If you’re reading this post, I’ll assume that you’re either a) a new grad yourself, or b) family or friends with a new graduate, looking for a present for your loved one.
If you’re the former, CONGRATULATIONS! You did it. Whether it be high school, college, university, or some other form of learning, be proud of your accomplishments! Take it in and enjoy it.
If you’re the latter, you’ve come to the right place! I’ve got ten great recommendations for your new graduate. From the inspirational reads to practical advice, these are ten books that everyone will be the better off having read.
Neil Gaiman, Make Good Art
Based off Neil Gaiman’s 2012 commencement speech at Philadelphia’s University of the Arts. In Make Good Art, Gaiman shares his thoughts about creativity, bravery, and strength. He encourages painters, musicians, writers, and dreamers to break rules and think outside the box. This is seriously a must read for anyone graduating from the arts or looking to pursue their artistic passions. It’s unconventional, clever, and so inspiring.
It will also be a part of Neil Gaiman’s latest release, The View from the Cheap Seats, a collection of Gaiman’s best essay on a myriad of topics that will be out later this month! Keep an eye out for it!
Amy Poehler, Yes Please
A smart, pointed, and ultimately inspirational read from one of our most beloved funny folk. A collection of stories, thoughts, ideas, lists, and haiku, Yes Please cemented Amy Poehler’s place in our hearts as one of our most beloved entertainers, and in our minds as a sharp, insightful, and provocative writer.
In I Shouldn’t Be Telling You This, Kate White – the gutsy innovator who helped to increase Cosmo’s circulation by half a million copies per month – shares her secrets to success. A witty, wise, straight-talking career guide for women, I Shouldn’t Be Telling You This is the perfect book for new grads and even established women looking to make a significant career change.
Sheryl Sandberg, Lean In
Based off Sheryl Sandberg’s 2010 TEDTalk, where she discussed women and their unwillingness to dive into their careers. She encouraged women to pursue their career goals, to “sit at the table.” In Lean In, she delves further into these issues. Using a mix of her own personal story and hard facts, this book is a practical, step-by-step guide for women to follow in order to succeed in their careers.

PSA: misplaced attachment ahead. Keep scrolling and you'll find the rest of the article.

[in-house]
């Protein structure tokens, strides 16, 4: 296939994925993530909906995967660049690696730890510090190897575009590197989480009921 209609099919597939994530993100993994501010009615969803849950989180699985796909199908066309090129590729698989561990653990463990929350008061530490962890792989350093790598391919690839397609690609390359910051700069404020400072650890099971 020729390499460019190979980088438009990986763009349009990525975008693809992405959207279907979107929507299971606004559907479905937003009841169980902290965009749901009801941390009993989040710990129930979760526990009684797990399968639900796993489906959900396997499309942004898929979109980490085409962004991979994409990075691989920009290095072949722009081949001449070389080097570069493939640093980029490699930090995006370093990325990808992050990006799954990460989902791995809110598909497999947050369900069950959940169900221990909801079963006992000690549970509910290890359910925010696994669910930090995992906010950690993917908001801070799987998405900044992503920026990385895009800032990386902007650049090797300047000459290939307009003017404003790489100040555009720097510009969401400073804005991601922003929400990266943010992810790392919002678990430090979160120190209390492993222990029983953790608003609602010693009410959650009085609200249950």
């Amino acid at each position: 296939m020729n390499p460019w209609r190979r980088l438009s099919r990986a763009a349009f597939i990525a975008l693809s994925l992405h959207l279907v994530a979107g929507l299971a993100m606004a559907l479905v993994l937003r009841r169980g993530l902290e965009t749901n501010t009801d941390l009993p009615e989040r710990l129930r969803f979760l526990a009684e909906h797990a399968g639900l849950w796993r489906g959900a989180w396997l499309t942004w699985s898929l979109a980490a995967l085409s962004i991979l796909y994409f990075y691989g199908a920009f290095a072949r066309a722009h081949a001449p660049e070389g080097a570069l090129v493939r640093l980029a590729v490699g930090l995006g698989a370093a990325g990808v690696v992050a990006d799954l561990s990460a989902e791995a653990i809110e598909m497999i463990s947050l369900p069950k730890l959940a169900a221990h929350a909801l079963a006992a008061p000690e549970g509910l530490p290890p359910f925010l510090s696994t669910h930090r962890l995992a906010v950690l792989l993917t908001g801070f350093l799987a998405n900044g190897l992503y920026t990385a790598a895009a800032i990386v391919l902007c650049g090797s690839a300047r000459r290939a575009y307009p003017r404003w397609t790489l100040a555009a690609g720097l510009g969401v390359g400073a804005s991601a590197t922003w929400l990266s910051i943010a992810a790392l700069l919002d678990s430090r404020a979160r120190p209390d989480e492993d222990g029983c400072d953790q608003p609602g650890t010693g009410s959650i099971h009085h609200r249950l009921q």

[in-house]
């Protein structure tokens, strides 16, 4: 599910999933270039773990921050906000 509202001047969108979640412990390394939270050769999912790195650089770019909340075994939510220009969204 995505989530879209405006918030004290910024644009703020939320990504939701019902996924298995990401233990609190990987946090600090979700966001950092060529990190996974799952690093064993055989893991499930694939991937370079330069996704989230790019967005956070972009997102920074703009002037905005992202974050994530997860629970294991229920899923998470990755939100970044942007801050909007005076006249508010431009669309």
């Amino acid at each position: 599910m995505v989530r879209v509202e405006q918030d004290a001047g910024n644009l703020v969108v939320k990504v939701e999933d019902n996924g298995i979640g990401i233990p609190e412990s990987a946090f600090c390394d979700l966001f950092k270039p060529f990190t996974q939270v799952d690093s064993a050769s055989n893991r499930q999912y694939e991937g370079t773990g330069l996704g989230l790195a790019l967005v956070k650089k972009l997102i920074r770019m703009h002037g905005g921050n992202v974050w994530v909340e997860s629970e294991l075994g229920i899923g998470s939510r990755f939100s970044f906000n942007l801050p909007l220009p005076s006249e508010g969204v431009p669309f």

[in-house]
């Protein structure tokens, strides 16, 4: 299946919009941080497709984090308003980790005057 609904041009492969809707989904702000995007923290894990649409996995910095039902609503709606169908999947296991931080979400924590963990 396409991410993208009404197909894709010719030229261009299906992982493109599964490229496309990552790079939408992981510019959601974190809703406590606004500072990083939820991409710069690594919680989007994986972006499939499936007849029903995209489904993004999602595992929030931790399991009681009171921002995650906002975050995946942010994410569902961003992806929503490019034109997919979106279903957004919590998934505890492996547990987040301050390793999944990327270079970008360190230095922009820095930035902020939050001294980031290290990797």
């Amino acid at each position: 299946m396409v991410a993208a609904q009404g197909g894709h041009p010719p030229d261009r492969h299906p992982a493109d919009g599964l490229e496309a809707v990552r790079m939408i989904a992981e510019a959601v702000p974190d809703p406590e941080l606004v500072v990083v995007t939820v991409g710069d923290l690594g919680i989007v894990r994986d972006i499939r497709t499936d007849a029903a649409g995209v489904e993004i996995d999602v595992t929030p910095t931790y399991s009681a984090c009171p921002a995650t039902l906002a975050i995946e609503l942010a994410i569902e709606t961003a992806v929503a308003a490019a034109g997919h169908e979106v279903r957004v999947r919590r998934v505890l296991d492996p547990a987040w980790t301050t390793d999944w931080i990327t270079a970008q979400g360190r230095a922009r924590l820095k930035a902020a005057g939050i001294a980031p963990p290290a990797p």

Angela Duckworth, Grit: The Power of Passion and Perseverance
Just recently released, this book by psychologist Angela Duckworth already has massive buzz surrounding it. Duckworth shows that the secret to outstanding achievement is not talent but a focused persistence called “grit.” She explains why talent is hardly a guarantor of success. Personal, insightful, and even life-changing, Grit is a book about what goes through your head when you fall down, and how that makes all the difference.
No Fears, No Excuses is the latest publication by “career whisperer” Larry Smith. Smith itemizes and dismisses all the usual excuses, fears, and worries that people hide behind when trying to find their true direction. It is the perfect book for any recent graduates who are wondering where they fit into the world, or for mid-career men and women who find themselves heading down the wrong path.
Chris Anderson, TED Talks: The Official TED Guide to Public Speaking
Since taking over TED in the early 2000s, Chris Anderson has tapped the world’s most brilliant individuals to share their expertise. Anderson discovered early on that the key to getting an audience to sit up and pay attention is to condense a presentation into 18 minutes or less, and to heighten its impact with a powerful narrative. In other words, to tell a terrific story. TED Talks is a lively, fun read with great practical application from the man who knows what goes into a great speech.
The business titans and New York Times bestselling authors return with The Real-Life MBA, an essential guide for everyone in business today that explores the most pressing challenges related to creating winning strategies, leading and managing others, and building a thriving career. Going beyond theories, concepts, and ideologies, they tackle the real stuff of work today.
Annette Verschuren, Bet on Me: Leading and Succeeding in Business and in Life
This new release and nearly instant bestseller lays out Verschuren’s surprising and inspiring formula for what it takes to lead and succeed in today’s economy: tenacity, the willingness to embrace risk, and an unwavering commitment to remain true to yourself, no matter how unorthodox you may seem. Bet On Me takes readers on one woman’s journey of authentic and transformational leadership.
Lauren Conrad, Celebrate
And last (but definitely not least), Lauren Conrad’s Celebrate. It’s an essential guide to entertaining, filled with an inspiring array of lifestyle tips and personal stories and lavishly illustrated with dozens of colour photographs throughout. This book is gorgeous and makes the perfect gift for someone entering into the adult world! And to remind your graduate that their is always a reason to celebrate!
Sometimes a good book is just what you need to get yourself on track. So if you’re a post-grad Savvy Reader, what books did you read upon graduating that helped to guide and shape your future? We’d love some more suggestions!
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